by Steve Jones (email@example.com)
To paraphrase Ted Peterson's introduction to the revised edition of his book Magazines in the Twentieth Century, almost as soon as this book's predecessor, CyberSociety: Computer Mediated Communication and Community, first appeared, netizens, software developers, hardware manufacturers, social scientists, social critics, and social activists set about making it out of date. When CyberSociety was completed late in 1994 the WorldWideWeb was something I clearly recall talking about with colleagues online. Web sites were few and far between, and content was, well, let's only say that it was by and large text with an occasional image thrown in for variety.
As I had expected at that time, though, innovations in CMC, and communication via computers generally, exponentially increased to the point where electronic mail is as common in most countries as a phone call, or, as Adrianne Laird, then one of my undergraduate students, put it, even virtual reality was "just around the corner from commonplace." The Internet is still not so ubiquitous that we all know what it is and how to use it, though, due, in part, to the fact that the technology is still rapidly changing, that it is not embraced by all, and, most importantly, because it is still inaccessible to the vast majority of people in the western world, and in other countries it is almost unknown.
CyberSociety 2.0, like its predecessor, is rooted in criticism and analysis of technologies that do presently exist and form the foundation for the media- ready pronouncements by everyone from MIT's Media Lab, to Microsoft, to Nintendo, about the wonders we are about to witness. And, also like its predecessor, CyberSociety 2.0 will not assist its readers to become more proficient at using any of a variety of tools for computer-mediated communication (CMC). Such assistance can be found in a variety of sources available at most bookstores and libraries, and even more readily available online.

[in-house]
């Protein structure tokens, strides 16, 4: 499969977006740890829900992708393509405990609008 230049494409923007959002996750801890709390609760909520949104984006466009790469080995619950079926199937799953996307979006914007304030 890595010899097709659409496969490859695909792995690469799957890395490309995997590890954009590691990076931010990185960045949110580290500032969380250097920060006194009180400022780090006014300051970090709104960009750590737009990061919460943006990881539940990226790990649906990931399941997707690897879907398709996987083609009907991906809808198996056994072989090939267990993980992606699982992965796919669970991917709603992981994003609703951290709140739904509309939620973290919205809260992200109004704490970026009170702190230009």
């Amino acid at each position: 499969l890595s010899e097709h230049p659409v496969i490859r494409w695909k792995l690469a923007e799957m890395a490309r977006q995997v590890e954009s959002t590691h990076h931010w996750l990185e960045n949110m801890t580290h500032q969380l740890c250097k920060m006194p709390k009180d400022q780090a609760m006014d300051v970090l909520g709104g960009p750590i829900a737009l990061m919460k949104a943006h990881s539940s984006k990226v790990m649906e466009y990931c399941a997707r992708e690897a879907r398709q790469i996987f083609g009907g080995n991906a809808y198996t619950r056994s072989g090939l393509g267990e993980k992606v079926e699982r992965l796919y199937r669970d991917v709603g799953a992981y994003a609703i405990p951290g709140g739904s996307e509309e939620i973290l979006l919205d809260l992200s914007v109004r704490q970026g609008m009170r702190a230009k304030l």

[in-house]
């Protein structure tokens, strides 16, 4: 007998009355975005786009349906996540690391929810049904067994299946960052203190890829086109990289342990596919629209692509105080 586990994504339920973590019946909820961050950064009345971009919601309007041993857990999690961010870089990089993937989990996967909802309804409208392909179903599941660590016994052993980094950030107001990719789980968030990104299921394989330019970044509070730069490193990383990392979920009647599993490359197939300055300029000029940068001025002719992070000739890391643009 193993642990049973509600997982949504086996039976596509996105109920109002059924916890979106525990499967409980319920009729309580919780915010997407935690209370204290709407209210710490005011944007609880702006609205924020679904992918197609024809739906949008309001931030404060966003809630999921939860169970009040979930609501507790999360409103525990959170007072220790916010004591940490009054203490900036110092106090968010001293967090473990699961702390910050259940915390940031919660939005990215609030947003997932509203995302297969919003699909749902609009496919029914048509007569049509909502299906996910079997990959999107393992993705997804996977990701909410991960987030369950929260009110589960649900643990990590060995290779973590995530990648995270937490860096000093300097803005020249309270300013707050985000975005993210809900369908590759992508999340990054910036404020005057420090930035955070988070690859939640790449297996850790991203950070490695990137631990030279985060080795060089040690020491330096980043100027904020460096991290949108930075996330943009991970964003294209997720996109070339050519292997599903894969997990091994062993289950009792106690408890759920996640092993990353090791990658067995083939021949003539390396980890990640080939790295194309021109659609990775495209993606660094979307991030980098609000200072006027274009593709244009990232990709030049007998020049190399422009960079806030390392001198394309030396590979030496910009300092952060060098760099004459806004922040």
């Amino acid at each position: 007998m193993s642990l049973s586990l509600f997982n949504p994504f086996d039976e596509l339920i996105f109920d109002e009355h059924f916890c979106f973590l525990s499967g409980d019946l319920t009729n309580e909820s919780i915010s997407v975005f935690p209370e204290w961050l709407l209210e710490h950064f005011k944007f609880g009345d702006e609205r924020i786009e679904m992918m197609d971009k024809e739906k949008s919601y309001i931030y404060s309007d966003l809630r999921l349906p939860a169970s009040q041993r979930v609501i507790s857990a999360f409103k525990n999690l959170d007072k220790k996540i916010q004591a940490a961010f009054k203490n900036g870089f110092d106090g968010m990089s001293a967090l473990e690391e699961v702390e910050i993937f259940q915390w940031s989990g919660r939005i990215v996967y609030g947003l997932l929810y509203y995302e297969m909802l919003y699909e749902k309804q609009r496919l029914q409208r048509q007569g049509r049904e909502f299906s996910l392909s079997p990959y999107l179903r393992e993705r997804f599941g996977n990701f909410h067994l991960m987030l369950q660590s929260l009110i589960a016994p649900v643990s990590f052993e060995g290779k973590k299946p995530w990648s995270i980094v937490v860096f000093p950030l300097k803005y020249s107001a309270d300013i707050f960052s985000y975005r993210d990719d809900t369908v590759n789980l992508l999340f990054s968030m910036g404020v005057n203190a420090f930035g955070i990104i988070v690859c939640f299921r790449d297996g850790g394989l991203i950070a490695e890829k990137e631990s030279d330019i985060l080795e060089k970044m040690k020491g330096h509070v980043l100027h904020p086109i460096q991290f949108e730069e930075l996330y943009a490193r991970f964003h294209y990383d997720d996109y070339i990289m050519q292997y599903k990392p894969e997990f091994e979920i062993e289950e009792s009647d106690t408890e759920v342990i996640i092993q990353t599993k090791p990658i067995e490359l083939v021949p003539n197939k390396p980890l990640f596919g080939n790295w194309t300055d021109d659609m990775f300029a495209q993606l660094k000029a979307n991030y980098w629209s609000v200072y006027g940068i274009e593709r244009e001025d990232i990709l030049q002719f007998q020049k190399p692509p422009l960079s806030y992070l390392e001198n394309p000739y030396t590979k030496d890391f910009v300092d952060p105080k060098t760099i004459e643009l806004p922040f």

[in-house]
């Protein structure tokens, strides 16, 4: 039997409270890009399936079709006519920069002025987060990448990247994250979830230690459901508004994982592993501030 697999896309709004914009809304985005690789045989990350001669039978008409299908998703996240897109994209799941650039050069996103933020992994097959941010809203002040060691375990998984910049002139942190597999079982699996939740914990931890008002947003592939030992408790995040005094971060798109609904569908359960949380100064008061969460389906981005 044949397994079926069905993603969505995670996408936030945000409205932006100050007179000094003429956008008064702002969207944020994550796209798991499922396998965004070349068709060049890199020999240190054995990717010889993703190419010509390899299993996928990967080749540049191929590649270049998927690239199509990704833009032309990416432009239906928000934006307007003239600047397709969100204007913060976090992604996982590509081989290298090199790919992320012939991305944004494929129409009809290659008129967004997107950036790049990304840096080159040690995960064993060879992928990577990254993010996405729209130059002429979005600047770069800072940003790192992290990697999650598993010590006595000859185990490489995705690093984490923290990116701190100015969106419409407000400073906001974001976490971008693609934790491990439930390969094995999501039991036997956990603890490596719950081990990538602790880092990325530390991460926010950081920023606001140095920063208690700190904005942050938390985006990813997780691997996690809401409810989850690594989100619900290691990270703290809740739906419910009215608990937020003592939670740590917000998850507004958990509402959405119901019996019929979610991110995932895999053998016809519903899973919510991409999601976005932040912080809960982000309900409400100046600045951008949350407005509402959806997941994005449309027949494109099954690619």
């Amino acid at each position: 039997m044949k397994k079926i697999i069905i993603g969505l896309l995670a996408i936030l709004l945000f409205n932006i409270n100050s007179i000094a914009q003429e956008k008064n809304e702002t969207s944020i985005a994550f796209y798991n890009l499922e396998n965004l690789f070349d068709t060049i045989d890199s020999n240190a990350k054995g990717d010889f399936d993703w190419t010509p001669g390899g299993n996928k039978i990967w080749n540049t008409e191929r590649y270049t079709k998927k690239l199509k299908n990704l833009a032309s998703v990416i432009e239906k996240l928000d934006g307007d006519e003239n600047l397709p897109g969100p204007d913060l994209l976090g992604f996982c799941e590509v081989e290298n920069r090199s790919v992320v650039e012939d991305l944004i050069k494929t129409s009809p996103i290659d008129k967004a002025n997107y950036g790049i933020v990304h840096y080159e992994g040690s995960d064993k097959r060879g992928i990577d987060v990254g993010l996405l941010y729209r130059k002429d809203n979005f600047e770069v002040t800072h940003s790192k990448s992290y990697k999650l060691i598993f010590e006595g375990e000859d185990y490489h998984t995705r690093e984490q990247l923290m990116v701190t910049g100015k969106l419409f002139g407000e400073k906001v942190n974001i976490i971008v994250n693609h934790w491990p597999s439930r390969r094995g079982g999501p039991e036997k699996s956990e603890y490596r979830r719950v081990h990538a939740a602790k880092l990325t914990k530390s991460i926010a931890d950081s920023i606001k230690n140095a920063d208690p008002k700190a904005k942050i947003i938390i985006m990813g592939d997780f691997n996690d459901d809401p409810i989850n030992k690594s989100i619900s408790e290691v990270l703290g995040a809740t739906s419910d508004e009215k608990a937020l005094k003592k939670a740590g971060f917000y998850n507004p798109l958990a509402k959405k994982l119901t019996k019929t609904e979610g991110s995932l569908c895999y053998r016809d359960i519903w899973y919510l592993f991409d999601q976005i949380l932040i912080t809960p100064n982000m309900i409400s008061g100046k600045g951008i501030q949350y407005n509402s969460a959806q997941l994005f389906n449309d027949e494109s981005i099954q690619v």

CyberSociety 2.0 is so named because, as in the world of software engineering where it is common to number versions of revised software sequentially, it builds upon its predecessor's foundations. Some parts of those foundations are still present and visible in this book, and have been re-engineered, while many parts of this book represent entirely new construction. The goal was not to document the changes that have taken place since the first book's writing, just as the goal of this book is not to anticipate what changes will come our way. Instead, the goal of this book, as of its predecessor, is to assist readers to become aware and critical of the hopes we have pinned on computer-mediated communication and of the cultures that are emerging among Internet users. Both books are products of a particular moment in time, and also thereby serve as snapshots of the state of affairs, the concerns and issues, surrounding these new technologies of communication.
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